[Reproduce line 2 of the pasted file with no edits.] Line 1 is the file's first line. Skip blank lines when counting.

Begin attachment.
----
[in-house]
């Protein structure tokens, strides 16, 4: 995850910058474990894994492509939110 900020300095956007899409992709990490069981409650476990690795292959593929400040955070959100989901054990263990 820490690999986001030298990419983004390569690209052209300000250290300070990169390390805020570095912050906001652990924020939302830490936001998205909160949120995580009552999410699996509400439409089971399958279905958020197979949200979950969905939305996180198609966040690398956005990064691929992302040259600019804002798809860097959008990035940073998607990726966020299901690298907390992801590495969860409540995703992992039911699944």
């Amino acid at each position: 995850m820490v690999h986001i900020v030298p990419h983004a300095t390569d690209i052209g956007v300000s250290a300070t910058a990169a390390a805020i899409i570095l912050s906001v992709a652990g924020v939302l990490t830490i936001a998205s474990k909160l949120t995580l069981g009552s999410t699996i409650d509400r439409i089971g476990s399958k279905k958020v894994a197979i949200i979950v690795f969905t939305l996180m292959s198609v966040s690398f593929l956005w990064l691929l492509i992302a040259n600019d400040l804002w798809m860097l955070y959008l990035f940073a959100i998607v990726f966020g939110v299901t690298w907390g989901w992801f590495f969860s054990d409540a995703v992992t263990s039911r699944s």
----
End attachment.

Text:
């Protein structure tokens, strides 16, 4: 995850910058474990894994492509939110 900020300095956007899409992709990490069981409650476990690795292959593929400040955070959100989901054990263990 820490690999986001030298990419983004390569690209052209300000250290300070990169390390805020570095912050906001652990924020939302830490936001998205909160949120995580009552999410699996509400439409089971399958279905958020197979949200979950969905939305996180198609966040690398956005990064691929992302040259600019804002798809860097959008990035940073998607990726966020299901690298907390992801590495969860409540995703992992039911699944």